Service Difficulty Report – 510018970
Aircraft: Swearingen SA227-DC Metro 23 (a twin-engine, 19-passenger turboprop often used as a freighter)
Problem: window surround cracked
Possible consequence: depressurisation
During scheduled maintenance, engineers replacing a passenger window on a Metro 23 noticed irregularities on the window doubler. Concerned, they removed a few more rivets to allow further inspection. Investigation of the rivet holes indicated damage so the engineers removed the doubler, which was found to have cracked through in five places.
The doubler is manufactured from magnesium and is a structural component. Magnesium is a highly reactive metal that, although light and strong, is susceptible to corrosion and subsequent cracking.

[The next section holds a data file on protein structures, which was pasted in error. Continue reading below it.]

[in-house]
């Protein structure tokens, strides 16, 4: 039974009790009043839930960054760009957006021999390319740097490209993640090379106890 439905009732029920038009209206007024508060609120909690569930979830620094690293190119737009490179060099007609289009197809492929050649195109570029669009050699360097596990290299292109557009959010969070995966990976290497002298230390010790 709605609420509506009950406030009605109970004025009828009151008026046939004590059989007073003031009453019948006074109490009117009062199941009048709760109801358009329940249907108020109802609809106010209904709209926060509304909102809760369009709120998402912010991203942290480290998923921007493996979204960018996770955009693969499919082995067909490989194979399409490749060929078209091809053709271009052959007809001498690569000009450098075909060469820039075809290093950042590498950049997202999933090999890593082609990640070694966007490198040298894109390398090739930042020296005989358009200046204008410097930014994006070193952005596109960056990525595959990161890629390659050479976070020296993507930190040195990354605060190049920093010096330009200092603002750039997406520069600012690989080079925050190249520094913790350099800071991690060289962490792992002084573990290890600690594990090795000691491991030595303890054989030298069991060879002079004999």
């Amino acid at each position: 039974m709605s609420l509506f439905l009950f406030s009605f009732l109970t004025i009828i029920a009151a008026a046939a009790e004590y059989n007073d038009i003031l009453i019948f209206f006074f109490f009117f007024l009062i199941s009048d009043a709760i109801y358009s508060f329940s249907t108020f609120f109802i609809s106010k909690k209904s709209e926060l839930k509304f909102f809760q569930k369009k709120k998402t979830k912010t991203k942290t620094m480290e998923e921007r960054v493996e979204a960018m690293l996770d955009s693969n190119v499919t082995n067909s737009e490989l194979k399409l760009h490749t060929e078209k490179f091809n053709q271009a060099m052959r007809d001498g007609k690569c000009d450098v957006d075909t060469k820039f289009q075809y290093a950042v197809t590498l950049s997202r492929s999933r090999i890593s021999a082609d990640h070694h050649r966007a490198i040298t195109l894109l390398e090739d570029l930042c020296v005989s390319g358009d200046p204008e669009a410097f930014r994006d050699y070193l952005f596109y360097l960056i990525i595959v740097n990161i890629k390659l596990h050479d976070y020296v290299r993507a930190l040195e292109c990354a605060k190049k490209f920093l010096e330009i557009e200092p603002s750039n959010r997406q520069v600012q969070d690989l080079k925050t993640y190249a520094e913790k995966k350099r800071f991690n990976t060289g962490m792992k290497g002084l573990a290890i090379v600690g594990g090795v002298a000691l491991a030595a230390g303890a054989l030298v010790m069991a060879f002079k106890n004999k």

The worst-case scenario is unlikely, but also very unpleasant: if the doubler and surrounding structure had been allowed to deteriorate further the window could have blown out, depressurising the aircraft.
But a highly likely result of the cracks in the doubler was that, for an unknown time, moisture could work its way further into the structural material layers of the fuselage. This would accelerate corrosion and allow rivets to work loose, continuing to weaken the aircraft’s structure. If this weakening went on for long enough it would increase the risk of depressurisation or other structural failure.
The engineers involved deserve commendation for taking a closer look during maintenance. The operator has now added checking of window doublers to its maintenance schedule.